ignites at 210 °C
PETN is an acronym for pentaerythritol tetranitrate, other names include 1,3-propanediol; 2,2-[bis-(nitroxy)methyl]-dinitrate; 2,2-bis[(nitrooxy)methyl]-1,3-propanediol (ester); 2,2-bishydroxymethyl-1,3-propanediol tetranitrate; nitropentaerythritol; niperyt; Lentrat; Hasethrol; Peritrate; Mycardol; Nitropenton; Pentral 80; Dilcoran-80; Terpate; Perityl; Pentritol; Pentanitrine; Prevangor; Subicard; Pentryate; Vasodiatol; Neo-Corovas; Pentafin; Quintrate; Pergitral; Metranil; Cardiacap; Angitet; dinitrate penta; niperyth; penthrit; penthrite; pentrit; nitropenta; NP; and TEN. While PETN can not be detonated by flame or fuse, it only burns in the open air, it is very easily detonated by shock. A blow from a hammer, dropping it on the floor, and using even a weak detonator will cause detonation. PETN was first prepared in 1894 by the German company Rneinisch Westfalalische Sprengstoff AG. PETN is used as the active ingredient in detonating cord, detonating cord is like a fuse that burns as fast as electricity flows (as fast as sound anyway, but that is only an analogy). The cord can slice a small tree in half from the heat, it was wrapped around prisoners of war when no shackles were handy. Anybody gets out of line... Ouch. PETN has also found uses in blasting caps, grenade filler, as a sometime replacement for RDX, mixed with plastics as a booster charge for insensitive explosives, and in medicine as a vasodilator. Another nifty use for it is in sheet explosive, like bed sheets, it can be used to harden and shape metals, wrap around objects and all sorts of wonderful things. PETN is a rather common and stable high explosive that is not very difficult to prepare. This lab will require white nitric acid which you can make and pentaerythritol, also called tetramethylol methane and 2,2-bis(hydroxymethyl)-1,3-propanediol. Pentaerythritol may have its uses in the paint industry but no use in the hands of the public. I have a method of synthesizing it, but it is vague. I will look for a better procedure.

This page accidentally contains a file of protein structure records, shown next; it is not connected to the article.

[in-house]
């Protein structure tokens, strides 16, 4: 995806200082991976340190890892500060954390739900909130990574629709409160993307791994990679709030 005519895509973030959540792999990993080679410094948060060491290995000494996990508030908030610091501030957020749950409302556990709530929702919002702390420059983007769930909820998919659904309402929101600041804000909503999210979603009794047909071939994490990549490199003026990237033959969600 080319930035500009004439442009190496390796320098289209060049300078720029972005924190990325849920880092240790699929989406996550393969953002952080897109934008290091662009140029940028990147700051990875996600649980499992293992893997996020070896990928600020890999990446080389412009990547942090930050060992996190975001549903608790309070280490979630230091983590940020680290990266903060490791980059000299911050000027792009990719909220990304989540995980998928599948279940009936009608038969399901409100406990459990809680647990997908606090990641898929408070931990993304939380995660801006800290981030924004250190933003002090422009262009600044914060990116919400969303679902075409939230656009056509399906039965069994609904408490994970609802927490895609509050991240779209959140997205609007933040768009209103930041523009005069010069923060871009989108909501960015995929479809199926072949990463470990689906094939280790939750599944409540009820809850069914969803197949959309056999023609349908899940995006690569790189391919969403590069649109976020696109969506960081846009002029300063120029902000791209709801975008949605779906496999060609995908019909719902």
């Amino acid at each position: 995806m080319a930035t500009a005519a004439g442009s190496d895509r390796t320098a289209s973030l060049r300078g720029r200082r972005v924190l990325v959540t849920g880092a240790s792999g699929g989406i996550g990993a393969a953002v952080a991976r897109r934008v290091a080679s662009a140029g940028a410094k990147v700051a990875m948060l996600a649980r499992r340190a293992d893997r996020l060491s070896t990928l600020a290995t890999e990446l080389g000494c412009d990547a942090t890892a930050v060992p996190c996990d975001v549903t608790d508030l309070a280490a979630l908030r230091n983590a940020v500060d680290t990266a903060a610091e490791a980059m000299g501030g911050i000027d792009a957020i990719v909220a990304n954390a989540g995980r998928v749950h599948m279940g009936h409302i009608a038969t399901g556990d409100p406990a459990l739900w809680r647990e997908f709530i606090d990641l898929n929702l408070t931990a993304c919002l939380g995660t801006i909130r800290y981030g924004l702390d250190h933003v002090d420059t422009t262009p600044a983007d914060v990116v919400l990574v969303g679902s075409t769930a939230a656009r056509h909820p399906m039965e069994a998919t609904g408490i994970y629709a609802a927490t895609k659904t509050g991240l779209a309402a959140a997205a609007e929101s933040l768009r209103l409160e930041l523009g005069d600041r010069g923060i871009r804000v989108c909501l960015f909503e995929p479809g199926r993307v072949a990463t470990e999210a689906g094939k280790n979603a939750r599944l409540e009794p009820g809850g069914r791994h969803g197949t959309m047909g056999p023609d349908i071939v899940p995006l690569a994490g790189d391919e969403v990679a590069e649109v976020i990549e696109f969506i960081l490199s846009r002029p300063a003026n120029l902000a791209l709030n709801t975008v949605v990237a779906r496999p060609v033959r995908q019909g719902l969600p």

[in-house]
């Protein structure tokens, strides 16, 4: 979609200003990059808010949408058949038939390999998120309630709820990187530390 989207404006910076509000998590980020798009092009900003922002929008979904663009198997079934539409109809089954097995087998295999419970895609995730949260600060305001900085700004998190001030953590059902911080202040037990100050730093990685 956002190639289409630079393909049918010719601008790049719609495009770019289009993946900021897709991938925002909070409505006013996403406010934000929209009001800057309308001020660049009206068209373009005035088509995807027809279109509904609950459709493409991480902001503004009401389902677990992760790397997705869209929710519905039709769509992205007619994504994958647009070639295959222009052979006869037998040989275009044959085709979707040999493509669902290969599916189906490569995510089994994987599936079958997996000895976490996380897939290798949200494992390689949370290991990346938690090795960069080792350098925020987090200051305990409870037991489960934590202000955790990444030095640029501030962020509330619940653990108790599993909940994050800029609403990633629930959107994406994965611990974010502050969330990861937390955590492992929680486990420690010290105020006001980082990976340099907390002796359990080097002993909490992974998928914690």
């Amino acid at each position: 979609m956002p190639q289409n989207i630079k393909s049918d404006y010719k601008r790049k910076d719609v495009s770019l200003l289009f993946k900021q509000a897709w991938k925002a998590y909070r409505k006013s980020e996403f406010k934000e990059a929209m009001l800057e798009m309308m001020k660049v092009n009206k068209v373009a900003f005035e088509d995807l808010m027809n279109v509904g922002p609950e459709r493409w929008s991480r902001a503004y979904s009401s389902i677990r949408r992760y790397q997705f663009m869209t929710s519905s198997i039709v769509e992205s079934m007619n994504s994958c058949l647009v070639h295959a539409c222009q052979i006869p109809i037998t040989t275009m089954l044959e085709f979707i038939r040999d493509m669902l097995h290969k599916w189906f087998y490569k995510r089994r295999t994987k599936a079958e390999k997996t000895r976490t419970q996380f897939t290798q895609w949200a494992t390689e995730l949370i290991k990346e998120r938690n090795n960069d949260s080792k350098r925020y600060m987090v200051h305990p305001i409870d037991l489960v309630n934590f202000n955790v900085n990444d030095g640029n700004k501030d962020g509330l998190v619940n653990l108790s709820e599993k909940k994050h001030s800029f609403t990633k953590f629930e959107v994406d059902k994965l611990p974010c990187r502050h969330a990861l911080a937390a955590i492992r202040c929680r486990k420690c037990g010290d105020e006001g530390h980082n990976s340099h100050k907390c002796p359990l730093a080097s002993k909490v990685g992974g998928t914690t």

|nitric acid||graduated cylinder|
In a 600-mL beaker, add 400 mL of white nitric acid and cool to below 5°C in a salt-ice bath. White nitric acid is made by adding a small amount of urea to fuming nitric acid then blowing dry air into the acid until it is colorless. 100 g of finely ground pentaerythritol is slowly added to the acid while stirring, keeping the temperature below 5°C. After all of the pentaerythritol has been added, the stirring and cooling are continued for 15 minutes. The mixture is then dumped in about 3 L of ice water. The crude product that should have formed is filtered to collect it, washed with water, and submerged in 1 L of hot 0.5% sodium carbonate solution for 1 hour. The crystals are again collected on a filter, washed with water, and allowed to dry. These washings are important to remove all traces of acid. To obtain a pure product, dissolve the crystals in hot acetone, allow to cool, then add an equal volume of water as you have of acetone. Filter to collect the crystals, wash with water, and allow 24 hours to dry. You will need a graduated cylinder for measuring liquids, a stirring rod or magnetic stirrer for mixing, and a thermometer to monitor the temperature.
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